One big mistake leaders make in their development is to try to overcome weaknesses rather than further building on their strengths.
I see it all the time when my clients undergo a 360 degree feedback: the majority of executives pay more attention to what others rate as a weakness rather than what is seen as their strengths.
And whilst of course you need to work on those weaknesses that could one day become your career stopper, research indicates that a great leaders are not well-rounded. They are not generalists. Great leaders excel at a few key skills and utilize those highly effectively.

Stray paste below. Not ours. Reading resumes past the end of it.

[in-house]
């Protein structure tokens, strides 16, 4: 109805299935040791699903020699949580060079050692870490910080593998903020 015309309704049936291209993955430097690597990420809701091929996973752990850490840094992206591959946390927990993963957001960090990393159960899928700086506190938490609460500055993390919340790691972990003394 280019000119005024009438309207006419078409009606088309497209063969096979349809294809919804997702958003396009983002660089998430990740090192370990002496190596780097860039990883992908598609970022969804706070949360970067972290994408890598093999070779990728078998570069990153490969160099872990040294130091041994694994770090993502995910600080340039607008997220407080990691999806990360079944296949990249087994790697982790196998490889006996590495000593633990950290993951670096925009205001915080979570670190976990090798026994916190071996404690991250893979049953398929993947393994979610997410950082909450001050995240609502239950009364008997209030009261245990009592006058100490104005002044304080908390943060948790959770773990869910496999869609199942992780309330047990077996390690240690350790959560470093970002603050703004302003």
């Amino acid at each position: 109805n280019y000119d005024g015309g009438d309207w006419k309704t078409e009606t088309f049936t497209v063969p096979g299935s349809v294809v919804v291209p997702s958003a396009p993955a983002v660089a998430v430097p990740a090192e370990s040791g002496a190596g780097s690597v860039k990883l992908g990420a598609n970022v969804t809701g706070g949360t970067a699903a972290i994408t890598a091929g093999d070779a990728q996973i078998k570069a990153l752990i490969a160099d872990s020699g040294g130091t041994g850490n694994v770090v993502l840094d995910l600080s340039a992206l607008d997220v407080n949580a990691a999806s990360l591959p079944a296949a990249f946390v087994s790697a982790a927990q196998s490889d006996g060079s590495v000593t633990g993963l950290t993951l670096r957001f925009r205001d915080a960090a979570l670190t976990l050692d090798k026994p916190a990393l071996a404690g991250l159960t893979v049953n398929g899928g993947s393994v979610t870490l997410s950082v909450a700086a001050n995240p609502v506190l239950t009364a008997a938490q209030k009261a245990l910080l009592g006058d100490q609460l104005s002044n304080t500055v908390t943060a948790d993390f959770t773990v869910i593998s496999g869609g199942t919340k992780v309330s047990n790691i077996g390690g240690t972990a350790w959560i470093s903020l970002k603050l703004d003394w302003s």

Effective leadership isn’t generic. [...] [True leaders] must be spiky, not well-rounded, and those “spikes” must be relevant to the way that the company creates value. For example, an organization that makes its money out-marketing the competition isn’t likely to be inspired by a leader whose best talent is cost management. Spiky leaders achieve great performance by obsessing about the specific capabilities that underpin their company’s competitive advantage. They make sure those capabilities get an outsized, unfair share of resources and provide the key players the freedom they need to continue to excel.